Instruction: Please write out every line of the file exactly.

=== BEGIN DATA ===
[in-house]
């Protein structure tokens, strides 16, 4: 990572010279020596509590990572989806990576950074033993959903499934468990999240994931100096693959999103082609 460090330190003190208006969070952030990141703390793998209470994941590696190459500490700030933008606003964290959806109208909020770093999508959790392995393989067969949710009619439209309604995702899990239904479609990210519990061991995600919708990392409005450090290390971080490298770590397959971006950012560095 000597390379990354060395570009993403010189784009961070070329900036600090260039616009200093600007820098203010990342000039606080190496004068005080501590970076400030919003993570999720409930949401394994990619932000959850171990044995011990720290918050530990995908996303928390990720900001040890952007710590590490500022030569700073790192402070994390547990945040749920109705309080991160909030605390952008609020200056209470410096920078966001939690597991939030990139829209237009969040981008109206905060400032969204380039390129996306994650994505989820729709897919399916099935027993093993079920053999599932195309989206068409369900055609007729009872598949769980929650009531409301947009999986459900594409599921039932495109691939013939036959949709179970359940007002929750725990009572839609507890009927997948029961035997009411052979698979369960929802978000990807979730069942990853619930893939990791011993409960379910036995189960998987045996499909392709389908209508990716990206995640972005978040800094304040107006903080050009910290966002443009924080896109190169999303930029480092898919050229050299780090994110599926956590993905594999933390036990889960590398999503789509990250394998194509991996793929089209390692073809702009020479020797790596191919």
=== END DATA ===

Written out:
[in-house]
């Protein structure tokens, strides 16, 4: 990572010279020596509590990572989806990576950074033993959903499934468990999240994931100096693959999103082609 460090330190003190208006969070952030990141703390793998209470994941590696190459500490700030933008606003964290959806109208909020770093999508959790392995393989067969949710009619439209309604995702899990239904479609990210519990061991995600919708990392409005450090290390971080490298770590397959971006950012560095 000597390379990354060395570009993403010189784009961070070329900036600090260039616009200093600007820098203010990342000039606080190496004068005080501590970076400030919003993570999720409930949401394994990619932000959850171990044995011990720290918050530990995908996303928390990720900001040890952007710590590490500022030569700073790192402070994390547990945040749920109705309080991160909030605390952008609020200056209470410096920078966001939690597991939030990139829209237009969040981008109206905060400032969204380039390129996306994650994505989820729709897919399916099935027993093993079920053999599932195309989206068409369900055609007729009872598949769980929650009531409301947009999986459900594409599921039932495109691939013939036959949709179970359940007002929750725990009572839609507890009927997948029961035997009411052979698979369960929802978000990807979730069942990853619930893939990791011993409960379910036995189960998987045996499909392709389908209508990716990206995640972005978040800094304040107006903080050009910290966002443009924080896109190169999303930029480092898919050229050299780090994110599926956590993905594999933390036990889960590398999503789509990250394998194509991996793929089209390692073809702009020479020797790596191919």